Economic development comes from within a country or a society with, naturally enough, links to the outside world. Either Mr Blair does not understand this, in which case he is the wrong person to appoint or he does understand this but does not bother to think beyond today. The latter tended to be his attitude during his premiership, so I am inclined that he jumped into this without bothering to consider the consequences.

As for President Sarkozy, who is so reluctant to relinquish his role as representative of the European Union and go back to solving the problems his own country is facing, it is not entirely clear whether his reputation will not be part of the same collateral damage.

At present he is managing to annoy the Czechs, who feel that they are the ones to conduct negotiations, as they have taken over the EU presidency. This is causing a certain amount of amusement.
Nicolas Sarkozy is a small man, about an inch shorter than Napoleon, with an ego as large as an empire. He also travels the world with a famous wife and a penchant for inserting himself into the center of international crises.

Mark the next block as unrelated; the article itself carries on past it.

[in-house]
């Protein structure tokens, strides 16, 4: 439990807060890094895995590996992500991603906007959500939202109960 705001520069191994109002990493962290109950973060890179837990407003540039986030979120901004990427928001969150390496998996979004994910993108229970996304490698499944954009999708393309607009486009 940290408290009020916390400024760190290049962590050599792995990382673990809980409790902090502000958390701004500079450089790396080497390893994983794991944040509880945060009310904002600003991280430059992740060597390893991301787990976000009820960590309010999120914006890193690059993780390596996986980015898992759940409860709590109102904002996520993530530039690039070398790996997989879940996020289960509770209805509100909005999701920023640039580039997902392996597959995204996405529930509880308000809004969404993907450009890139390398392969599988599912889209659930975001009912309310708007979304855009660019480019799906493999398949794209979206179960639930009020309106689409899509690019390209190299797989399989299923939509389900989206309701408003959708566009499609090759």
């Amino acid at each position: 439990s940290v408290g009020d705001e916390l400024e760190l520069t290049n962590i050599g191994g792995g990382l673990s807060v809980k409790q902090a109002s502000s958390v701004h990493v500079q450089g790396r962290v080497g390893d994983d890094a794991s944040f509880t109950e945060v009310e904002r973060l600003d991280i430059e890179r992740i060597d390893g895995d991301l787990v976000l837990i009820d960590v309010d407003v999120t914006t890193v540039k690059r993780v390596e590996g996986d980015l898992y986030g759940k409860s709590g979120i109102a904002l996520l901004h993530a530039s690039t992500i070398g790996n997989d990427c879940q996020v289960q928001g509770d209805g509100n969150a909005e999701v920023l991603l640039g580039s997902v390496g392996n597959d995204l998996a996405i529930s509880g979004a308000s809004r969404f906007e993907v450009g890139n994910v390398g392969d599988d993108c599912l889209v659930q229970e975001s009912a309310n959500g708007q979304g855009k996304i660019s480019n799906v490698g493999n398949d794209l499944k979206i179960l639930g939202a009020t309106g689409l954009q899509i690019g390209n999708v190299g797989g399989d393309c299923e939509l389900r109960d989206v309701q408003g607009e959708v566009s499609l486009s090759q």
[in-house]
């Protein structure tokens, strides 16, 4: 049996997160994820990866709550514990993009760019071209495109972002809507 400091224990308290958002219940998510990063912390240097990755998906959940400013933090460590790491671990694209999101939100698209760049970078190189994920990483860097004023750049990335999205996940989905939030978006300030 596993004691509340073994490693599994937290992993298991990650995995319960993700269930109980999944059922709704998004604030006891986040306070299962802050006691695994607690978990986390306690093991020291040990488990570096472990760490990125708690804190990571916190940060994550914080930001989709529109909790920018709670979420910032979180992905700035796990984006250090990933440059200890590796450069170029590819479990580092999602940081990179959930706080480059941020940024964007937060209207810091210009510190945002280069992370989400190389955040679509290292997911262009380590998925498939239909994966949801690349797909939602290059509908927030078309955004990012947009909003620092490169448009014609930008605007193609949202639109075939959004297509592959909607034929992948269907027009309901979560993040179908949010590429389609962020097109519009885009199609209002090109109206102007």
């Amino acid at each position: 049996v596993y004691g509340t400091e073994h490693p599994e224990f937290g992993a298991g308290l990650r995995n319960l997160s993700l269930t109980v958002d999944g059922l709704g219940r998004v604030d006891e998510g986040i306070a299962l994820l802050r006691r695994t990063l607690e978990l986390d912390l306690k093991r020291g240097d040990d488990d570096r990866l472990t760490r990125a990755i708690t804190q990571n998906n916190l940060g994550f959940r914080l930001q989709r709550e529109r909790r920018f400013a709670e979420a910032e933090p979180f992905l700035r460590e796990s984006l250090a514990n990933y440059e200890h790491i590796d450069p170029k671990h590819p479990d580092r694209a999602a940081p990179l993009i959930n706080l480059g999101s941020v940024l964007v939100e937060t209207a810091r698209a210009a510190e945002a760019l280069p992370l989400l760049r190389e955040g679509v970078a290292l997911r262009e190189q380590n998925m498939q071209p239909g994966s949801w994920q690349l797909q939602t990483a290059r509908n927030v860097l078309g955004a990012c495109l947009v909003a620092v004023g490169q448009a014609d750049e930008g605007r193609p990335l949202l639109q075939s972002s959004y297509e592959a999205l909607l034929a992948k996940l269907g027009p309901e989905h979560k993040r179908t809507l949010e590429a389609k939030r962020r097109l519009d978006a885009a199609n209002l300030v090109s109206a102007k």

The most recent is the Israeli-Hamas conflict in Gaza, where the peripatetic French president, uninvited by the participants, shuttled between Jerusalem; the West Bank town of Ramallah; Beirut, Lebanon; Damascus; and Sharm al-Shaykh, the Egyptian resort on the Red Sea; attempting to negotiate a cease-fire.
In fact, the cease-fire is now referred to as the Egyptian plan with the French part of it conveniently overlooked. Egypt is, apparently, trying to push Hamas into accepting a truce and the government is not happy with the Hamas leadership. Turkey is also mediating and seems to feel the same way. Hamas is, naturally enough, worried that a truce or a longer-lasting peace will sideline or completely destroy them.

Where is all this is the perpetually moving President Nicolas Sarkozy? Or the EU for that matter? Sigh. Another casualty of collateral damage.